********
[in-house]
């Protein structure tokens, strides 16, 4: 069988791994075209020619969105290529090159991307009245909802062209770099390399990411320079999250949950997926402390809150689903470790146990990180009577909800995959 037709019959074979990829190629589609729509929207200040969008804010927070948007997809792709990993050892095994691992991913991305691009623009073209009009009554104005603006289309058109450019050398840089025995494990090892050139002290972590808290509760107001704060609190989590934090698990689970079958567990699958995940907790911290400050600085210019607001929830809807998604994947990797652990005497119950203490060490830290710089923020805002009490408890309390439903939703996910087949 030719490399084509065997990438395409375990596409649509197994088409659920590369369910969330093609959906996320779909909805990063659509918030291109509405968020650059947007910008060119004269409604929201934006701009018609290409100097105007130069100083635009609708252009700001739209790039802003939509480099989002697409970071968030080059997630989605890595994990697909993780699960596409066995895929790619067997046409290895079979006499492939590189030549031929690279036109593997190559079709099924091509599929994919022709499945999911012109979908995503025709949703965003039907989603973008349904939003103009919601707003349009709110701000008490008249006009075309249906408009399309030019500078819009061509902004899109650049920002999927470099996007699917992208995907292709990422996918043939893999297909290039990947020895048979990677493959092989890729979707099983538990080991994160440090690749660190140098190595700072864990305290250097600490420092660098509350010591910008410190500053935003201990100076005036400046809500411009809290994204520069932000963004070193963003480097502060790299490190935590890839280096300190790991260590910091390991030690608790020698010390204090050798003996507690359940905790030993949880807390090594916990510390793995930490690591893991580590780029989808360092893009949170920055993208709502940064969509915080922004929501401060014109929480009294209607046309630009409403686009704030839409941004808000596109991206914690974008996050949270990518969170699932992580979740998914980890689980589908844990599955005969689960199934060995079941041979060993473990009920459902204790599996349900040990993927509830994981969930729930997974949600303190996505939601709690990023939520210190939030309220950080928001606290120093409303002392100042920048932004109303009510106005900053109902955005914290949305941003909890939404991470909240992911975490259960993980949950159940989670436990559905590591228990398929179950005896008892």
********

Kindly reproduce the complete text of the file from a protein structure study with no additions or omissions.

[in-house]
């Protein structure tokens, strides 16, 4: 069988791994075209020619969105290529090159991307009245909802062209770099390399990411320079999250949950997926402390809150689903470790146990990180009577909800995959 037709019959074979990829190629589609729509929207200040969008804010927070948007997809792709990993050892095994691992991913991305691009623009073209009009009554104005603006289309058109450019050398840089025995494990090892050139002290972590808290509760107001704060609190989590934090698990689970079958567990699958995940907790911290400050600085210019607001929830809807998604994947990797652990005497119950203490060490830290710089923020805002009490408890309390439903939703996910087949 030719490399084509065997990438395409375990596409649509197994088409659920590369369910969330093609959906996320779909909805990063659509918030291109509405968020650059947007910008060119004269409604929201934006701009018609290409100097105007130069100083635009609708252009700001739209790039802003939509480099989002697409970071968030080059997630989605890595994990697909993780699960596409066995895929790619067997046409290895079979006499492939590189030549031929690279036109593997190559079709099924091509599929994919022709499945999911012109979908995503025709949703965003039907989603973008349904939003103009919601707003349009709110701000008490008249006009075309249906408009399309030019500078819009061509902004899109650049920002999927470099996007699917992208995907292709990422996918043939893999297909290039990947020895048979990677493959092989890729979707099983538990080991994160440090690749660190140098190595700072864990305290250097600490420092660098509350010591910008410190500053935003201990100076005036400046809500411009809290994204520069932000963004070193963003480097502060790299490190935590890839280096300190790991260590910091390991030690608790020698010390204090050798003996507690359940905790030993949880807390090594916990510390793995930490690591893991580590780029989808360092893009949170920055993208709502940064969509915080922004929501401060014109929480009294209607046309630009409403686009704030839409941004808000596109991206914690974008996050949270990518969170699932992580979740998914980890689980589908844990599955005969689960199934060995079941041979060993473990009920459902204790599996349900040990993927509830994981969930729930997974949600303190996505939601709690990023939520210190939030309220950080928001606290120093409303002392100042920048932004109303009510106005900053109902955005914290949305941003909890939404991470909240992911975490259960993980949950159940989670436990559905590591228990398929179950005896008892």